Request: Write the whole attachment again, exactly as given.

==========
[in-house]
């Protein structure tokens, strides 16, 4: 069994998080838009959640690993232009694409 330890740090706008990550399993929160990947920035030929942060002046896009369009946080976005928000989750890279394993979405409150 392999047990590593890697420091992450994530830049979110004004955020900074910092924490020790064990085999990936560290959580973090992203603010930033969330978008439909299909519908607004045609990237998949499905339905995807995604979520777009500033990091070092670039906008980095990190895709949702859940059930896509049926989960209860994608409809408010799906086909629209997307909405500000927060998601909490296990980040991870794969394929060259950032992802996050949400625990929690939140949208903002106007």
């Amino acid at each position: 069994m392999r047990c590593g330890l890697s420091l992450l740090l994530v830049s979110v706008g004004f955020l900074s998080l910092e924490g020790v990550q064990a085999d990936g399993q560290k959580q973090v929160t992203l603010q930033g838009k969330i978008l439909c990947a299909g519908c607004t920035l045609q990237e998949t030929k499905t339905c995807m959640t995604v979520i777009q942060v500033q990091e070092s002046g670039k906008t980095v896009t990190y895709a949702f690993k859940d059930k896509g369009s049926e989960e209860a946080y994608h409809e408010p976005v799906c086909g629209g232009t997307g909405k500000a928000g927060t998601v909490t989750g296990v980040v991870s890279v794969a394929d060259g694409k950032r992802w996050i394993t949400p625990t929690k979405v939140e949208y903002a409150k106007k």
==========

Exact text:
[in-house]
């Protein structure tokens, strides 16, 4: 069994998080838009959640690993232009694409 330890740090706008990550399993929160990947920035030929942060002046896009369009946080976005928000989750890279394993979405409150 392999047990590593890697420091992450994530830049979110004004955020900074910092924490020790064990085999990936560290959580973090992203603010930033969330978008439909299909519908607004045609990237998949499905339905995807995604979520777009500033990091070092670039906008980095990190895709949702859940059930896509049926989960209860994608409809408010799906086909629209997307909405500000927060998601909490296990980040991870794969394929060259950032992802996050949400625990929690939140949208903002106007």
């Amino acid at each position: 069994m392999r047990c590593g330890l890697s420091l992450l740090l994530v830049s979110v706008g004004f955020l900074s998080l910092e924490g020790v990550q064990a085999d990936g399993q560290k959580q973090v929160t992203l603010q930033g838009k969330i978008l439909c990947a299909g519908c607004t920035l045609q990237e998949t030929k499905t339905c995807m959640t995604v979520i777009q942060v500033q990091e070092s002046g670039k906008t980095v896009t990190y895709a949702f690993k859940d059930k896509g369009s049926e989960e209860a946080y994608h409809e408010p976005v799906c086909g629209g232009t997307g909405k500000a928000g927060t998601v909490t989750g296990v980040v991870s890279v794969a394929d060259g694409k950032r992802w996050i394993t949400p625990t929690k979405v939140e949208y903002a409150k106007k």